Christina Cooke is associate editor at Civil Eats, a daily news source covering the American food system, and a freelance magazine writer who writes about people, place, cultural phenomenon, travel and outdoor adventure. She also teaches writing courses at the Center for Documentary Studies at Duke University.

In her work with Civil Eats, Cooke covers issues related to factory farming, antibiotic usage, workers’ rights, and immigration and edits the stories of contributing reporters, which address food and agriculture policy and practices with an eye toward social justice and environmental sustainability.

As a freelance writer, Cooke finds herself drawn to tell stories at the fringes of society, about people who are offbeat and unconventional, passionate and obsessed, and masters of their own, very specialized domains. She has written about an old-school book scout for The New Yorker, Portland’s naked bike ride and the concept of repair cafes for The Atlantic, the love lives of captive African penguins for The New York Times, pilgrimages to lost Smoky Mountain cemeteries for Oxford American, a quality-obsessed cartographer for High Country News, by-hand custom shoemakers for 1859 Oregon’s Magazine, and the concept of Missed Connections for Willamette Week. Cooke hopes her writing makes readers curious about people and places they might have overlooked before, puts faces on complex social, cultural, and environmental issues and deepens her readers’ understanding of their connections to one another and place.

Before striking out on her own, Cooke worked two years as a staff writer at the Chattanooga Times Free Press in Tennessee covering K-12 education and such topics as school board decisions and teenage pregnancy. She won the newspaper a first-place award from the state press association for the breadth and quality of her coverage.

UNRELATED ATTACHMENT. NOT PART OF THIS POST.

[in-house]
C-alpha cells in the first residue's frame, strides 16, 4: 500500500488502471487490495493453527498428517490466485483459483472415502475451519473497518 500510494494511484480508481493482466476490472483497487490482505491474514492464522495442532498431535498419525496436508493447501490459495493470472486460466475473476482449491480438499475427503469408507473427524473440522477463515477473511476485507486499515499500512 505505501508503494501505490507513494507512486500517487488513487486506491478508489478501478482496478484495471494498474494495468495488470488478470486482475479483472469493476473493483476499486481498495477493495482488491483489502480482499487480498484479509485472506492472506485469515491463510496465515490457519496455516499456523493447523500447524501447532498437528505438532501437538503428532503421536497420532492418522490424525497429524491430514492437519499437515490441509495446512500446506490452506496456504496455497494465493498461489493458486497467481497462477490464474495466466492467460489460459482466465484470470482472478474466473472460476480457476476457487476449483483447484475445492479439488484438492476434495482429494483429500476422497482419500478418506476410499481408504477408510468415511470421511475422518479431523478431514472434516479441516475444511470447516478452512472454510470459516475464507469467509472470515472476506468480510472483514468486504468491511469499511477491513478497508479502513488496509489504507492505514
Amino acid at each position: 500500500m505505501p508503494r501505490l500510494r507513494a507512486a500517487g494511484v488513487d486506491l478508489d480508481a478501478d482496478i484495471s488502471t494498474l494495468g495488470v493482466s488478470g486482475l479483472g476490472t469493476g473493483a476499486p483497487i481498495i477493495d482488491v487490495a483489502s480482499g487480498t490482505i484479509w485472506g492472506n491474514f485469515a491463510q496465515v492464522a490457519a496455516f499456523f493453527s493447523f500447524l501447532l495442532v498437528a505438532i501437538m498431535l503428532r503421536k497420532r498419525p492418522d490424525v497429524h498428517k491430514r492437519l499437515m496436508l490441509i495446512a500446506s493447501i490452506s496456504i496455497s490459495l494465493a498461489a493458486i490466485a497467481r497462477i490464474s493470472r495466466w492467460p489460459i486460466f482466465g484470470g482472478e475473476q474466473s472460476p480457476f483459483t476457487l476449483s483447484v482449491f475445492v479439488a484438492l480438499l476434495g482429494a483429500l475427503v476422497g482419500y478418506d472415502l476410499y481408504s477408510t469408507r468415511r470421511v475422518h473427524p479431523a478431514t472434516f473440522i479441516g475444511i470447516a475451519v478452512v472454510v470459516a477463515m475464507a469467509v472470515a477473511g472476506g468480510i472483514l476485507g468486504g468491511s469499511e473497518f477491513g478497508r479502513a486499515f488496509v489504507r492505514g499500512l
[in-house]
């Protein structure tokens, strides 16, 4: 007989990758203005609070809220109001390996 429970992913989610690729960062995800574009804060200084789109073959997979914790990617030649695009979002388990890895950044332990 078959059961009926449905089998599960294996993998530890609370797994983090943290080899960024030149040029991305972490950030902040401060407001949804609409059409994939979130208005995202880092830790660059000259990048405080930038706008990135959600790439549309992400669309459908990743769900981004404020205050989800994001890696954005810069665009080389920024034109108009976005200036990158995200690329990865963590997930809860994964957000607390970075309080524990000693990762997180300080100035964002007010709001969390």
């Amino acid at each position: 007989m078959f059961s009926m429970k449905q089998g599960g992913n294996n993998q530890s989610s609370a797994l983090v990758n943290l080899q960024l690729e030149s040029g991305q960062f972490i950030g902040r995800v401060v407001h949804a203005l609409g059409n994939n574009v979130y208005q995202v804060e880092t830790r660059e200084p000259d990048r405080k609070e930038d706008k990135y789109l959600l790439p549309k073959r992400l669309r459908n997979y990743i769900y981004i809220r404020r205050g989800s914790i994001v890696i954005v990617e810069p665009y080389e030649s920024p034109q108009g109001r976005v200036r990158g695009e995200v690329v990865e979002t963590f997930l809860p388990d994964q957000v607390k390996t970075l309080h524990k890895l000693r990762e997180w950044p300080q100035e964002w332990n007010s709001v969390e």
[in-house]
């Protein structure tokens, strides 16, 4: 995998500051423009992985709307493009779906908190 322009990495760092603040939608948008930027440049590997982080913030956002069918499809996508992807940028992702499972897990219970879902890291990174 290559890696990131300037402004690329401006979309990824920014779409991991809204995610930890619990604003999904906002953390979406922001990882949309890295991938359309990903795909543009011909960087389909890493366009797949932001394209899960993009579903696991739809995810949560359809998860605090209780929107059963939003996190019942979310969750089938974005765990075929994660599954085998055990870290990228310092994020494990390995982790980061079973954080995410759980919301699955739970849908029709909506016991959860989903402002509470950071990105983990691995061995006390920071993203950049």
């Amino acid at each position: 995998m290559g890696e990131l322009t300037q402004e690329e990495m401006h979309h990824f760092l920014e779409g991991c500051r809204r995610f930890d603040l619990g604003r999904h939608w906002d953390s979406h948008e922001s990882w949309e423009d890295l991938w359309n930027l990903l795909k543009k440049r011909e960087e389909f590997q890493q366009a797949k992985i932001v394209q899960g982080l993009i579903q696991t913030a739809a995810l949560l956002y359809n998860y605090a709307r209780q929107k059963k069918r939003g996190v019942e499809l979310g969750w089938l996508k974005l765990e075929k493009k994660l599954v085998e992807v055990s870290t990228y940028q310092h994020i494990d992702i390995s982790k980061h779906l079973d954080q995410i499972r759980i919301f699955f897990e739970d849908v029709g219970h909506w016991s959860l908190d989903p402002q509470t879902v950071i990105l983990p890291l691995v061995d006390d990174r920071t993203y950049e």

Cooke holds a BA in English from Davidson College and an MFA in creative nonfiction writing from Portland State University, and she studied in the documentary writing program at the Salt Institute of Documentary Studies. She teaches interviewing and nonfiction writing courses at the Center for Documentary Studies at Duke University.

In 2007 and 2008, Cooke lived and worked in Torres del Paine National Park in the Chilean Patagonia, at the far southern tip of South America, where she immersed herself in the Chilean culture—all the while, keeping a travel blog called Out to See, which she still maintains today.

She lives in Durham, North Carolina, with her husband, dog, cat, and two chickens, where she spends her spare time riding her bicycle, running trails through the woods, and sitting around the fire pit in her backyard.